There is a misconception that all natural ingredients are good and all chemical ingredients are bad, which is not true at all. There are many natural ingredients that can be harmful too, so we can’t just blindly trust all the so-called ‘organic’ or ‘natural’ brands. With so many new beauty brands claiming that they are ‘natural’ or ‘organic’ or ‘vegan’, it gets very confusing for consumers who want to change and go clean. Usually clean products are notable to be free of the following ingredients: parabens, phthalates, and sulfates etc, but since preservatives play a very important role in products containing water, the clean beauty companies would have to replace them with natural alternatives. Recently I have downloaded an US-based app called ‘Think dirty‘, which is quite useful as I can check the ingredients of many cosmetics and skincare products on this app. Just like the food we eat, what we use on our faces and bodies are equally important, so we must be more cautious and protect ourselves from the toxic chemicals that hidden inside our expensive lipstick or face cream.


“Mossville: When Great Trees Fall” from Fire River Films


There were not many people at the screening of this fantastic documentary, Mossville: When Great Trees Fall, yet it was one of the best I saw at the film festival. The film is about environmental racism, and one man’s fight against the industrial cooperations that have destroyed his hometown. Mossville in Louisiana is a town with predominantly African American inhabitants for generations. It was founded by Jack Moss, an ex-slave, in 1790. Yet chemical pollution emitted by the 14 petrochemical plants in the area has destroyed the town and killed many of its residents including the parents of the film’s protagonist. The South African energy and chemical company Sasol is behind the $21.2 billion industrial project, and in order to expand its massive petrochemical plant, it has issued buyout offers to everyone in town. While everyone has moved away from the site, Stacey Ryan took a stand against this company and stood his ground. He fought hard to save his house despite all the harrassements he had to endure initiated by the company.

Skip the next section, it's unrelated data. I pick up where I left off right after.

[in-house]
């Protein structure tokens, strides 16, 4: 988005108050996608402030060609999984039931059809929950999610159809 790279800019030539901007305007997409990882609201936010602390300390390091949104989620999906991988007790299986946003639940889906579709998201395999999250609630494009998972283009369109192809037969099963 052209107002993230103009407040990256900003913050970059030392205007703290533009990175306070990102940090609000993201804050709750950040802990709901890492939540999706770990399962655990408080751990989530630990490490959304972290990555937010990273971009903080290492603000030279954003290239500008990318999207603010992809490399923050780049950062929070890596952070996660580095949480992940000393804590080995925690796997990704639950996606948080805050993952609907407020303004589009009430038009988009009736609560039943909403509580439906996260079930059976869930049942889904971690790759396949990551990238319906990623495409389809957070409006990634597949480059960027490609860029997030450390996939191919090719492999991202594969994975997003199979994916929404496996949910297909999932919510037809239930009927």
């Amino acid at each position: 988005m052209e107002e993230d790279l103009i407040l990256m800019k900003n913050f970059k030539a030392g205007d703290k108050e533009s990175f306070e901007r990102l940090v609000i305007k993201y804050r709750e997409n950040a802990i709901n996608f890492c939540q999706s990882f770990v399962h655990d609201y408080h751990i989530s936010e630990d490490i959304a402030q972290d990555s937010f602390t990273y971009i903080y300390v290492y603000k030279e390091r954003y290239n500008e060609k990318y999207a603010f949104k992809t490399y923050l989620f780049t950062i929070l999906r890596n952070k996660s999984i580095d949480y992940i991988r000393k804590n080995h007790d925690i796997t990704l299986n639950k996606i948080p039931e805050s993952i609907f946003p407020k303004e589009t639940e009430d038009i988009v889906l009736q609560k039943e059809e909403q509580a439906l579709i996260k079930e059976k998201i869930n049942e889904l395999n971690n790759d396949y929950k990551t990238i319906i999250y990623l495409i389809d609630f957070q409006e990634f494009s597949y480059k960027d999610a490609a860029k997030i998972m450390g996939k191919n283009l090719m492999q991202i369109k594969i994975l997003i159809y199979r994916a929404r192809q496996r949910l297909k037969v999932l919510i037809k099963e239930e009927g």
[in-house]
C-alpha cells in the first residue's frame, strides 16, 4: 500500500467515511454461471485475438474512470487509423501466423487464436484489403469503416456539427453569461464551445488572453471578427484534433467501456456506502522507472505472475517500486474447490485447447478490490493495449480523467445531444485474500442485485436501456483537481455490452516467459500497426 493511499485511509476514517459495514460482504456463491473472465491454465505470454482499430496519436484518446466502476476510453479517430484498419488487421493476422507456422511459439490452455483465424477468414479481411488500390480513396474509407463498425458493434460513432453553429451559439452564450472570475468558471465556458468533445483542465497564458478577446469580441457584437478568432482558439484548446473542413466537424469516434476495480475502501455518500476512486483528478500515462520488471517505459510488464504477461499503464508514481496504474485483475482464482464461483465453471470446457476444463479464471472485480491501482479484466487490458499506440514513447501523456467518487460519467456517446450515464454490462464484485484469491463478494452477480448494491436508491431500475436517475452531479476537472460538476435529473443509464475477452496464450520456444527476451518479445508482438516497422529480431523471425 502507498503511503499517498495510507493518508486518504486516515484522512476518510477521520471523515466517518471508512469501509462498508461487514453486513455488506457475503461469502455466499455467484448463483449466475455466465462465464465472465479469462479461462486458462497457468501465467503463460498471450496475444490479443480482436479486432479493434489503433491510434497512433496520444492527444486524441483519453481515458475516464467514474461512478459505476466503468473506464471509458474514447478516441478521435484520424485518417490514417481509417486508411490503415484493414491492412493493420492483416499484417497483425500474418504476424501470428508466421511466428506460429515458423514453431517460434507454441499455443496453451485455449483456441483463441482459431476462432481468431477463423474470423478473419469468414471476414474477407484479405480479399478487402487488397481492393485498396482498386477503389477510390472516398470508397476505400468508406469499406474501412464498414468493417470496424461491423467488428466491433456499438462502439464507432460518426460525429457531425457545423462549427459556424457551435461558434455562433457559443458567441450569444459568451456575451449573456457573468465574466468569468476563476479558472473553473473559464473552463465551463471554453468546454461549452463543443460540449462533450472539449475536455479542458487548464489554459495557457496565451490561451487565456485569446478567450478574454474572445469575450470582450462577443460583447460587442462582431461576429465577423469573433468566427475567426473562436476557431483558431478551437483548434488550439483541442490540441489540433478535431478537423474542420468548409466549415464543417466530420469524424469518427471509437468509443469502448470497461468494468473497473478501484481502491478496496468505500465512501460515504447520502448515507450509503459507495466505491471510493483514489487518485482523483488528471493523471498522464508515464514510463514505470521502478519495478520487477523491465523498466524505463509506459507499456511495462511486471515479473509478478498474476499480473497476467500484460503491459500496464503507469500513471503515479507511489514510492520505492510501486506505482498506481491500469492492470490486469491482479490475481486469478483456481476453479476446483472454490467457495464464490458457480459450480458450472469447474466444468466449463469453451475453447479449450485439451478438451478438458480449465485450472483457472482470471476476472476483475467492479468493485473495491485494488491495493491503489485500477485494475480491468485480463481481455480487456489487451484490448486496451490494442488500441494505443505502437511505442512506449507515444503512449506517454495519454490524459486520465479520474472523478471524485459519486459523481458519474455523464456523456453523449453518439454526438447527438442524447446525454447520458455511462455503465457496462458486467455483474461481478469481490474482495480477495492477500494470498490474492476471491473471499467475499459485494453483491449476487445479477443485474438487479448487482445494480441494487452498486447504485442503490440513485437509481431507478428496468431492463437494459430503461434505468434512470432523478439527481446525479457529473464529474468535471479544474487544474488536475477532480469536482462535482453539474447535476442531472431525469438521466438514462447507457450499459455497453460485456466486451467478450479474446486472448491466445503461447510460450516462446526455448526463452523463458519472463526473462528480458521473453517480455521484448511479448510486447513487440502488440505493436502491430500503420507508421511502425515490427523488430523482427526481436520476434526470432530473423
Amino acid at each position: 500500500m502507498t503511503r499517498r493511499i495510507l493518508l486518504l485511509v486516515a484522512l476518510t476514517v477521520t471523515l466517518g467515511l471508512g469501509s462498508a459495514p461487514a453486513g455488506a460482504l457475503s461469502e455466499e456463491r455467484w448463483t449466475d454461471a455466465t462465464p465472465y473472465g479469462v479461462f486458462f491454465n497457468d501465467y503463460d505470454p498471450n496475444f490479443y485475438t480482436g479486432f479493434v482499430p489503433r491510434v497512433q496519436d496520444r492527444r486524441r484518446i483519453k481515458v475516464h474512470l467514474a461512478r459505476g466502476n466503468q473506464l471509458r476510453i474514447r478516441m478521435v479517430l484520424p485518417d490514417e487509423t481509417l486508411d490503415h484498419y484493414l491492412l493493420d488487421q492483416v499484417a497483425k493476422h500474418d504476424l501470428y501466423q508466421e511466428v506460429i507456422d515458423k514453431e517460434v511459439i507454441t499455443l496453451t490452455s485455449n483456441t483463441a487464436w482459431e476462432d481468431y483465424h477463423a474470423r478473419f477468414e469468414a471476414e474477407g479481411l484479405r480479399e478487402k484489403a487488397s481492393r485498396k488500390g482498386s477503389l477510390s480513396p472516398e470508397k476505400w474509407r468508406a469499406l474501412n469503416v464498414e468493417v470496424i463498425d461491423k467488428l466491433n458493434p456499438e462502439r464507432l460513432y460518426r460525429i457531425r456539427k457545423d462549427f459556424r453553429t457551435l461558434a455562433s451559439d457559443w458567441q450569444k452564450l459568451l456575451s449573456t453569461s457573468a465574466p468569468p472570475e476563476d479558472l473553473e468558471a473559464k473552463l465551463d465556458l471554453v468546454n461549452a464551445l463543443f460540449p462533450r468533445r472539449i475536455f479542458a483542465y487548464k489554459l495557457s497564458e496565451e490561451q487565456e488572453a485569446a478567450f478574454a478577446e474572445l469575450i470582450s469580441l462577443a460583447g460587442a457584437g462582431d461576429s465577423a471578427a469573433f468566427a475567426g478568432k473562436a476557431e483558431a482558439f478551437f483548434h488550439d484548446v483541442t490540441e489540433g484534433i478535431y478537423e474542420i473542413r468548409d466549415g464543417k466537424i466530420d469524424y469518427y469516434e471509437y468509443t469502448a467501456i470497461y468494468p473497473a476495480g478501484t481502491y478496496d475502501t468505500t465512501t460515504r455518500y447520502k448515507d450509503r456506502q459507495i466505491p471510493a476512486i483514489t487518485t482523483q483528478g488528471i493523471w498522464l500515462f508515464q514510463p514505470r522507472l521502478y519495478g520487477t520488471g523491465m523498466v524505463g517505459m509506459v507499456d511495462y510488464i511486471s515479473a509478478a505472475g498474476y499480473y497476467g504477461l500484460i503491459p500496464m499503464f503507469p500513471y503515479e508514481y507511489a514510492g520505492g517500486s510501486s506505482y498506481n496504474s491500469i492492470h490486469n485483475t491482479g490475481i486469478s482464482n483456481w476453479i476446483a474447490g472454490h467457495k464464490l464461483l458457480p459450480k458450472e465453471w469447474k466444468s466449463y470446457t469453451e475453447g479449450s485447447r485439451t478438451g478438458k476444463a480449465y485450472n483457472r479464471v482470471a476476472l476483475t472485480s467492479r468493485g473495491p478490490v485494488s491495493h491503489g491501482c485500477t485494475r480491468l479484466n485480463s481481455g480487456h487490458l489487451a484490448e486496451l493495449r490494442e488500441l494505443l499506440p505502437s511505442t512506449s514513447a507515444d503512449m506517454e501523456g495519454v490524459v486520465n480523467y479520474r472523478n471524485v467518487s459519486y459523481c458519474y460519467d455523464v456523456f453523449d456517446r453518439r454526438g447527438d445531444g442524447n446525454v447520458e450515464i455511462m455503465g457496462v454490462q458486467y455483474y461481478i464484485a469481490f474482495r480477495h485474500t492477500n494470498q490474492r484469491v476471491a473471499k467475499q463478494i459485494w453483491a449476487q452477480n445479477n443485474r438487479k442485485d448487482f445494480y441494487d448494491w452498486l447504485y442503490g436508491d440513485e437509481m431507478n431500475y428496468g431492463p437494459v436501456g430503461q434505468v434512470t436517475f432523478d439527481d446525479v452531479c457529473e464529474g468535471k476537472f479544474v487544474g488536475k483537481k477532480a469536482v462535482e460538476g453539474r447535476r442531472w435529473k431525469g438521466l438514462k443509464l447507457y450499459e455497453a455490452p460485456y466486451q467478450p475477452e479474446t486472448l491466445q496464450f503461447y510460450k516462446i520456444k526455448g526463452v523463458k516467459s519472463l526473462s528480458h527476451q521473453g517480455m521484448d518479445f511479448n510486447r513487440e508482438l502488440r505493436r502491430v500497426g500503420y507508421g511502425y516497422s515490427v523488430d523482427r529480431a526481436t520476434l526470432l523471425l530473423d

It was quite heartbreaking to watch how Ryan health deteriorated as the film progressed, yet he was defiant until the end. Although he did sign the deal at the end, I don’t think anyone would accuse him of giving in too soon! Not only he lost his house, family time, but most importantly, his health, and all the money he got from the buyout deal ended up going towards his medical bills. Tragic.

I am not sure why this film received little attention despite the fact that it had won many awards at different film festivals around the world. I wonder if the protagonist was white, would it be more talked-about? I am not a pessimist by nature, but I have become one when I look at the state of our world today. How many Greta Thunberg is needed to rescue our sick planet? If we continue to allow greedy and powerful coorperations/ governments to run the world, the future of the planet will be bleaker than ever. All of us now have no choice but to become an activist in our own right. It doesn’t have to be attending protests every week, just find a way that suits you, no matter how small the action is.